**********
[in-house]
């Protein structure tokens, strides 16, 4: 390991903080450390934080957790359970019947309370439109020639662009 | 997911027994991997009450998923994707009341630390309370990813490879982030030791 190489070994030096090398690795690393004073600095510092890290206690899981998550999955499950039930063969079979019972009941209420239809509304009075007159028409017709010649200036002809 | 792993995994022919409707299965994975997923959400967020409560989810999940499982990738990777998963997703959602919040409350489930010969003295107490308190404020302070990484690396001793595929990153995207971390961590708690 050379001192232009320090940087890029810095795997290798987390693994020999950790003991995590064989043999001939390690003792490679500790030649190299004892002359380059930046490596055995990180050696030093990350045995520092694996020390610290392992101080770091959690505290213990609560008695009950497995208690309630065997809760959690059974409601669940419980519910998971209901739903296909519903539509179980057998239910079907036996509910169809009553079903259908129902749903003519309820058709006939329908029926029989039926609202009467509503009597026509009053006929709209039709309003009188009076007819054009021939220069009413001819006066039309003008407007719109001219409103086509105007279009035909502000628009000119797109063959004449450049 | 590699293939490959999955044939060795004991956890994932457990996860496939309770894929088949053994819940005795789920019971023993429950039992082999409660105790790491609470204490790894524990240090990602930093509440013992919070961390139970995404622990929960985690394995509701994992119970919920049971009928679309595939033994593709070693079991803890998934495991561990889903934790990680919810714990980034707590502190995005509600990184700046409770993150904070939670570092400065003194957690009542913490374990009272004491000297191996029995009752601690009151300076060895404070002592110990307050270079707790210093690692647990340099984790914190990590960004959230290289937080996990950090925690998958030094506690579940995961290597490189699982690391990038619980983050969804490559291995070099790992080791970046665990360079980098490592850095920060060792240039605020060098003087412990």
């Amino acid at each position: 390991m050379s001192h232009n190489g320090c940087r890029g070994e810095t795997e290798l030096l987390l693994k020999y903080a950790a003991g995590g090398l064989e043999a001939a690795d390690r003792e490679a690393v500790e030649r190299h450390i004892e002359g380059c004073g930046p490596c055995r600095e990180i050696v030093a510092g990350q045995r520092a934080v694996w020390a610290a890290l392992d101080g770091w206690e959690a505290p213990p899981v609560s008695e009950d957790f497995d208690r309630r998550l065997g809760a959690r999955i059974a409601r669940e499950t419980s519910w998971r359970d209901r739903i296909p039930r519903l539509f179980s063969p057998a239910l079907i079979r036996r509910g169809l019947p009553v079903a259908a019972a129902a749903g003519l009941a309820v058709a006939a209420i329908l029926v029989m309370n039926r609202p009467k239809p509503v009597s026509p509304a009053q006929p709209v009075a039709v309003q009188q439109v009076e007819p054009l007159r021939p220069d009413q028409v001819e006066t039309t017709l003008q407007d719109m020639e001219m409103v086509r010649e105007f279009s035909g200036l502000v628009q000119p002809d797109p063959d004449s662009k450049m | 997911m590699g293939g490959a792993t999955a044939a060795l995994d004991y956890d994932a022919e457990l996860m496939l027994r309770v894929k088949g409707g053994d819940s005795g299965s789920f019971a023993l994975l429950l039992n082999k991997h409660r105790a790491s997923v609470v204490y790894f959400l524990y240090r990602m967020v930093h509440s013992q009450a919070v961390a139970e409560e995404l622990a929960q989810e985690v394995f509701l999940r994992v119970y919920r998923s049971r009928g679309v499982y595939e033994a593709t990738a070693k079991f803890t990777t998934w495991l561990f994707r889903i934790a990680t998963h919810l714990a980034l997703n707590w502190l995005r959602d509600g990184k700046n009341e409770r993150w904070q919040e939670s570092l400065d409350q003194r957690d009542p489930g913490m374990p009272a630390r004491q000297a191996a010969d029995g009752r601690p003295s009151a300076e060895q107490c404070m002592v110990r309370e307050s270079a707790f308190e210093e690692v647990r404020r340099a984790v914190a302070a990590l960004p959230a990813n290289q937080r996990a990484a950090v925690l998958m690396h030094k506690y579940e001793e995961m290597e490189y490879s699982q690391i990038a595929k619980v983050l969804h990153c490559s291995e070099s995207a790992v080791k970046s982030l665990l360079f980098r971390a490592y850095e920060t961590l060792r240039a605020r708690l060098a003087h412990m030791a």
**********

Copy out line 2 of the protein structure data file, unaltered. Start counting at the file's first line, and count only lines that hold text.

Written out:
């Protein structure tokens, strides 16, 4: 390991903080450390934080957790359970019947309370439109020639662009 | 997911027994991997009450998923994707009341630390309370990813490879982030030791 190489070994030096090398690795690393004073600095510092890290206690899981998550999955499950039930063969079979019972009941209420239809509304009075007159028409017709010649200036002809 | 792993995994022919409707299965994975997923959400967020409560989810999940499982990738990777998963997703959602919040409350489930010969003295107490308190404020302070990484690396001793595929990153995207971390961590708690 050379001192232009320090940087890029810095795997290798987390693994020999950790003991995590064989043999001939390690003792490679500790030649190299004892002359380059930046490596055995990180050696030093990350045995520092694996020390610290392992101080770091959690505290213990609560008695009950497995208690309630065997809760959690059974409601669940419980519910998971209901739903296909519903539509179980057998239910079907036996509910169809009553079903259908129902749903003519309820058709006939329908029926029989039926609202009467509503009597026509009053006929709209039709309003009188009076007819054009021939220069009413001819006066039309003008407007719109001219409103086509105007279009035909502000628009000119797109063959004449450049 | 590699293939490959999955044939060795004991956890994932457990996860496939309770894929088949053994819940005795789920019971023993429950039992082999409660105790790491609470204490790894524990240090990602930093509440013992919070961390139970995404622990929960985690394995509701994992119970919920049971009928679309595939033994593709070693079991803890998934495991561990889903934790990680919810714990980034707590502190995005509600990184700046409770993150904070939670570092400065003194957690009542913490374990009272004491000297191996029995009752601690009151300076060895404070002592110990307050270079707790210093690692647990340099984790914190990590960004959230290289937080996990950090925690998958030094506690579940995961290597490189699982690391990038619980983050969804490559291995070099790992080791970046665990360079980098490592850095920060060792240039605020060098003087412990």